Title: Black Butterfly
Author: Mark Gatiss
Series: the Lucifer Box novels
Summary: Lucifer Box, a daring and scandalous secret agent, is about to retire, but first, he wants to settle the mysterious “suicides” of prominent people. The adventure leads him across the world, even while he considers his own mortality.
As I discussed last time, the uniqueness of the narrator– who actually reminds me a bit of the narrator of the Tudor Mystery series penned by Michael Clynes– kept me reading at a fair clip. Yes, it is Bond-esque, but no one would accuse Lucifer Box of fitting a stereotype. Like Conan Doyle before him, Gatiss drops titles and descriptions of Box’s previous cases– we can live in hope that they, too, will one day be chonicled. In the meantime, “Black Butterfly” has tons of twists and turns to keep you on your toes. Also, his character’s names and behaviors are positively Dickensian in their grotesqueness– no, I mean that in a good way!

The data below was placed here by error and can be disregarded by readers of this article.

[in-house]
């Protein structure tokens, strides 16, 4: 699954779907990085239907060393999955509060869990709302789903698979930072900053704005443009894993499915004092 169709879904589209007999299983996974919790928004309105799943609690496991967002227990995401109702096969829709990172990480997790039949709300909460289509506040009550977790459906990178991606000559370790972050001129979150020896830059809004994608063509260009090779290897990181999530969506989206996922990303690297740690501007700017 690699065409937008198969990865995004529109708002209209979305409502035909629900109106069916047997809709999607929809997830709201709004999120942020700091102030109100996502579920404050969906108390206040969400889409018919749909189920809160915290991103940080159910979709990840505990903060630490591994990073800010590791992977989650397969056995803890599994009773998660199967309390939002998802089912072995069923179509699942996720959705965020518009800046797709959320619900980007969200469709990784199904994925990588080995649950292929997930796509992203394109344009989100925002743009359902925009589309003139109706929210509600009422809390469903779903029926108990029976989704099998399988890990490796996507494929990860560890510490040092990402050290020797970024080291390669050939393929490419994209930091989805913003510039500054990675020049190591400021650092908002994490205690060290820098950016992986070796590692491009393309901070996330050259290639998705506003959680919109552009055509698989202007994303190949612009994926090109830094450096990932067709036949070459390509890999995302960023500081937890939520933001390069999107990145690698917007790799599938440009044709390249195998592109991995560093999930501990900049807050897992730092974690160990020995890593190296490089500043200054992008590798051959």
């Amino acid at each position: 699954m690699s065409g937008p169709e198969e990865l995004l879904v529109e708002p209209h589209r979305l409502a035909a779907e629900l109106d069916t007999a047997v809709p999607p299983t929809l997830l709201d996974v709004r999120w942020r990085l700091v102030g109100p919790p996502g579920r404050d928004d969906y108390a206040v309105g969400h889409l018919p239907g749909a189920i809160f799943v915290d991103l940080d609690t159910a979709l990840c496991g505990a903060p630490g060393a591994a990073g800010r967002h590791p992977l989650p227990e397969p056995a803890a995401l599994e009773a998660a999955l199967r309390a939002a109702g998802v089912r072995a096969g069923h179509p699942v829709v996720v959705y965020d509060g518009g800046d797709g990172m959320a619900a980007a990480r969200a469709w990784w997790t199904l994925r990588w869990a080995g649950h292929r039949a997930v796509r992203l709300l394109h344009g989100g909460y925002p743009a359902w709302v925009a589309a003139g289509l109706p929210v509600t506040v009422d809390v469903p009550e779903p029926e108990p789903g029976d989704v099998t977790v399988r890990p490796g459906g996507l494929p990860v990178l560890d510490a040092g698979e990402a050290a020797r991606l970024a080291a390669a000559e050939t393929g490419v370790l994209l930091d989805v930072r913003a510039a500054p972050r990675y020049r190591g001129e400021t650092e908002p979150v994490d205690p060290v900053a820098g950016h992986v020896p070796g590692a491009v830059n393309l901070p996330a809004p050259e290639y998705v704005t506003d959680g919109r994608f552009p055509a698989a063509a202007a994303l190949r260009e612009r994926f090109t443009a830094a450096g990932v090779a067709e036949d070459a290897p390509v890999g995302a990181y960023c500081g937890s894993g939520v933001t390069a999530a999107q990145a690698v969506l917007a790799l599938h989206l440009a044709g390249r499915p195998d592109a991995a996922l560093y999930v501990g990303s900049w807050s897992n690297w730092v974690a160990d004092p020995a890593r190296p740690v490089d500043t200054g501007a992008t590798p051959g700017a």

My two complaints are that I would have liked a “Who’s Who” at the beginning of the book, as characters disappear and then reappear later, making me have to rifle back to remember who he/ she was. Also, as I read this one in paperback, I missed the “vintage” adverts from the first novel. I’m not sure if this hardback version had them or not, but it would have been neat to compare the 3 books & 3 styles of adverts, as these books move from the 1890’s, to the 1920’s and now, the 1950’s.
Overall: Great read– but start at the beginning of the series, and “Be Prepared.”
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